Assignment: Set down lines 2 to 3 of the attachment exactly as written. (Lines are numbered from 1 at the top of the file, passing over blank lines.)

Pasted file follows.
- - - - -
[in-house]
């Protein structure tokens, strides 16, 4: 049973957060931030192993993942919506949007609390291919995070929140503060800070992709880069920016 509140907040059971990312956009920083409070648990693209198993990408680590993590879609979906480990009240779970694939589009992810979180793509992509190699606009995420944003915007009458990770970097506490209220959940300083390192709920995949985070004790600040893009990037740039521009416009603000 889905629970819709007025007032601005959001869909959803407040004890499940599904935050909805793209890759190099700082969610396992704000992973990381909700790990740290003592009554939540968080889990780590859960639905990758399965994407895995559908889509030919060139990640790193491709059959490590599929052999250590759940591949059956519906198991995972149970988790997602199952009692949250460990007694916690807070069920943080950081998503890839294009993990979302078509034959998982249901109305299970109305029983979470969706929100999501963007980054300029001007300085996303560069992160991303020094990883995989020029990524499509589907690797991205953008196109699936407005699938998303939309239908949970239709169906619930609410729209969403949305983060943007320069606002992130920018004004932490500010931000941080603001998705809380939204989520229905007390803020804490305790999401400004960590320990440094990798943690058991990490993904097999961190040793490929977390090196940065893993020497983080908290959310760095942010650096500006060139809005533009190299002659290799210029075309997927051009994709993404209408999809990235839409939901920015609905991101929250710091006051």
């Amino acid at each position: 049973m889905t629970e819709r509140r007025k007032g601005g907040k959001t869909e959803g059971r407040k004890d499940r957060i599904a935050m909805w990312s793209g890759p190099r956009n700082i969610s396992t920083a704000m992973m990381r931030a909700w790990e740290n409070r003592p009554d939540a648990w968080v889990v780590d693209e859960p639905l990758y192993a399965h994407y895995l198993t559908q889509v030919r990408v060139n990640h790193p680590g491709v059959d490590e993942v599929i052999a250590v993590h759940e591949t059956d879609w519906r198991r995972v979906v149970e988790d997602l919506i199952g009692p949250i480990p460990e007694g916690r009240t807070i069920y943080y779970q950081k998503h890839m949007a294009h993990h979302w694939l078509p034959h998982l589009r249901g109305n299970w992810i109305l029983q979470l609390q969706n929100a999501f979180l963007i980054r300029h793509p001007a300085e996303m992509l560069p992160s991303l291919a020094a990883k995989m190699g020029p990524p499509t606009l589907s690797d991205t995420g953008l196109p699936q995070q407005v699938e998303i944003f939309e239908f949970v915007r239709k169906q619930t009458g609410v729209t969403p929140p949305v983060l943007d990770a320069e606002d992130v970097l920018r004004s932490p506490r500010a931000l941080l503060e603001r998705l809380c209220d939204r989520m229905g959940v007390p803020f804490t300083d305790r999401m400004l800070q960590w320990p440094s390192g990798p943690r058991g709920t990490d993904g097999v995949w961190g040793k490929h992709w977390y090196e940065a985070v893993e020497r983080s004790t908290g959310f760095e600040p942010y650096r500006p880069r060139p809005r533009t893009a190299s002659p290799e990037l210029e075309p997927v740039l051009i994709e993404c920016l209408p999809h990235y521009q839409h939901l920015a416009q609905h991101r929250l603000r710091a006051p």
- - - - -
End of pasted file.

């Protein structure tokens, strides 16, 4: 049973957060931030192993993942919506949007609390291919995070929140503060800070992709880069920016 509140907040059971990312956009920083409070648990693209198993990408680590993590879609979906480990009240779970694939589009992810979180793509992509190699606009995420944003915007009458990770970097506490209220959940300083390192709920995949985070004790600040893009990037740039521009416009603000 889905629970819709007025007032601005959001869909959803407040004890499940599904935050909805793209890759190099700082969610396992704000992973990381909700790990740290003592009554939540968080889990780590859960639905990758399965994407895995559908889509030919060139990640790193491709059959490590599929052999250590759940591949059956519906198991995972149970988790997602199952009692949250460990007694916690807070069920943080950081998503890839294009993990979302078509034959998982249901109305299970109305029983979470969706929100999501963007980054300029001007300085996303560069992160991303020094990883995989020029990524499509589907690797991205953008196109699936407005699938998303939309239908949970239709169906619930609410729209969403949305983060943007320069606002992130920018004004932490500010931000941080603001998705809380939204989520229905007390803020804490305790999401400004960590320990440094990798943690058991990490993904097999961190040793490929977390090196940065893993020497983080908290959310760095942010650096500006060139809005533009190299002659290799210029075309997927051009994709993404209408999809990235839409939901920015609905991101929250710091006051």
């Amino acid at each position: 049973m889905t629970e819709r509140r007025k007032g601005g907040k959001t869909e959803g059971r407040k004890d499940r957060i599904a935050m909805w990312s793209g890759p190099r956009n700082i969610s396992t920083a704000m992973m990381r931030a909700w790990e740290n409070r003592p009554d939540a648990w968080v889990v780590d693209e859960p639905l990758y192993a399965h994407y895995l198993t559908q889509v030919r990408v060139n990640h790193p680590g491709v059959d490590e993942v599929i052999a250590v993590h759940e591949t059956d879609w519906r198991r995972v979906v149970e988790d997602l919506i199952g009692p949250i480990p460990e007694g916690r009240t807070i069920y943080y779970q950081k998503h890839m949007a294009h993990h979302w694939l078509p034959h998982l589009r249901g109305n299970w992810i109305l029983q979470l609390q969706n929100a999501f979180l963007i980054r300029h793509p001007a300085e996303m992509l560069p992160s991303l291919a020094a990883k995989m190699g020029p990524p499509t606009l589907s690797d991205t995420g953008l196109p699936q995070q407005v699938e998303i944003f939309e239908f949970v915007r239709k169906q619930t009458g609410v729209t969403p929140p949305v983060l943007d990770a320069e606002d992130v970097l920018r004004s932490p506490r500010a931000l941080l503060e603001r998705l809380c209220d939204r989520m229905g959940v007390p803020f804490t300083d305790r999401m400004l800070q960590w320990p440094s390192g990798p943690r058991g709920t990490d993904g097999v995949w961190g040793k490929h992709w977390y090196e940065a985070v893993e020497r983080s004790t908290g959310f760095e600040p942010y650096r500006p880069r060139p809005r533009t893009a190299s002659p290799e990037l210029e075309p997927v740039l051009i994709e993404c920016l209408p999809h990235y521009q839409h939901l920015a416009q609905h991101r929250l603000r710091a006051p």